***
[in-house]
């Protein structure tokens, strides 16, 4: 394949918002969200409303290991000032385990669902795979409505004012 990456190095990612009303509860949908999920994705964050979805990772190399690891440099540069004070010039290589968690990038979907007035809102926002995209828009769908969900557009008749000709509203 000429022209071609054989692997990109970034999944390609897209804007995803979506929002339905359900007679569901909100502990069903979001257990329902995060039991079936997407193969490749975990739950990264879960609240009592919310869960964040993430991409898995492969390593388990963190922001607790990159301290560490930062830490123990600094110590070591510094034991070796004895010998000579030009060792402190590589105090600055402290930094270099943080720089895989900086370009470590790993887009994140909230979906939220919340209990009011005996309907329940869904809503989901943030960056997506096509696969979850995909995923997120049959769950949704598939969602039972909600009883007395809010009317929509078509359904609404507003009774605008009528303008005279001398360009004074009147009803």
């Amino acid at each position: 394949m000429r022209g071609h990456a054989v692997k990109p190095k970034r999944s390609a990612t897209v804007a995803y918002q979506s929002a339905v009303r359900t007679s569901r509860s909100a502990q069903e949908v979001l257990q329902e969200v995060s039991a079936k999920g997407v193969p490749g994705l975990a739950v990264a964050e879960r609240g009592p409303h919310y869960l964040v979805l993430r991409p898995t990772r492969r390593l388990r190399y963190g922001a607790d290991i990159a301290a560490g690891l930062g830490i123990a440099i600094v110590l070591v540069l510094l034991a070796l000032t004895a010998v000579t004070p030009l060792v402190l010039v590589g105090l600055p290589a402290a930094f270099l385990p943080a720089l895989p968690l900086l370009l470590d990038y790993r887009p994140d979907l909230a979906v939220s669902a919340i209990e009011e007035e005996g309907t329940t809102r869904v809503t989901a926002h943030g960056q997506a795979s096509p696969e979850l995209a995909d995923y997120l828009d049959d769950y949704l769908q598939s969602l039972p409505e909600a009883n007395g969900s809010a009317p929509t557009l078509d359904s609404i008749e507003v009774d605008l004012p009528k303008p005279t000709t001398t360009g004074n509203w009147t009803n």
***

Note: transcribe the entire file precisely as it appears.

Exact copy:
[in-house]
């Protein structure tokens, strides 16, 4: 394949918002969200409303290991000032385990669902795979409505004012 990456190095990612009303509860949908999920994705964050979805990772190399690891440099540069004070010039290589968690990038979907007035809102926002995209828009769908969900557009008749000709509203 000429022209071609054989692997990109970034999944390609897209804007995803979506929002339905359900007679569901909100502990069903979001257990329902995060039991079936997407193969490749975990739950990264879960609240009592919310869960964040993430991409898995492969390593388990963190922001607790990159301290560490930062830490123990600094110590070591510094034991070796004895010998000579030009060792402190590589105090600055402290930094270099943080720089895989900086370009470590790993887009994140909230979906939220919340209990009011005996309907329940869904809503989901943030960056997506096509696969979850995909995923997120049959769950949704598939969602039972909600009883007395809010009317929509078509359904609404507003009774605008009528303008005279001398360009004074009147009803």
């Amino acid at each position: 394949m000429r022209g071609h990456a054989v692997k990109p190095k970034r999944s390609a990612t897209v804007a995803y918002q979506s929002a339905v009303r359900t007679s569901r509860s909100a502990q069903e949908v979001l257990q329902e969200v995060s039991a079936k999920g997407v193969p490749g994705l975990a739950v990264a964050e879960r609240g009592p409303h919310y869960l964040v979805l993430r991409p898995t990772r492969r390593l388990r190399y963190g922001a607790d290991i990159a301290a560490g690891l930062g830490i123990a440099i600094v110590l070591v540069l510094l034991a070796l000032t004895a010998v000579t004070p030009l060792v402190l010039v590589g105090l600055p290589a402290a930094f270099l385990p943080a720089l895989p968690l900086l370009l470590d990038y790993r887009p994140d979907l909230a979906v939220s669902a919340i209990e009011e007035e005996g309907t329940t809102r869904v809503t989901a926002h943030g960056q997506a795979s096509p696969e979850l995209a995909d995923y997120l828009d049959d769950y949704l769908q598939s969602l039972p409505e909600a009883n007395g969900s809010a009317p929509t557009l078509d359904s609404i008749e507003v009774d605008l004012p009528k303008p005279t000709t001398t360009g004074n509203w009147t009803n």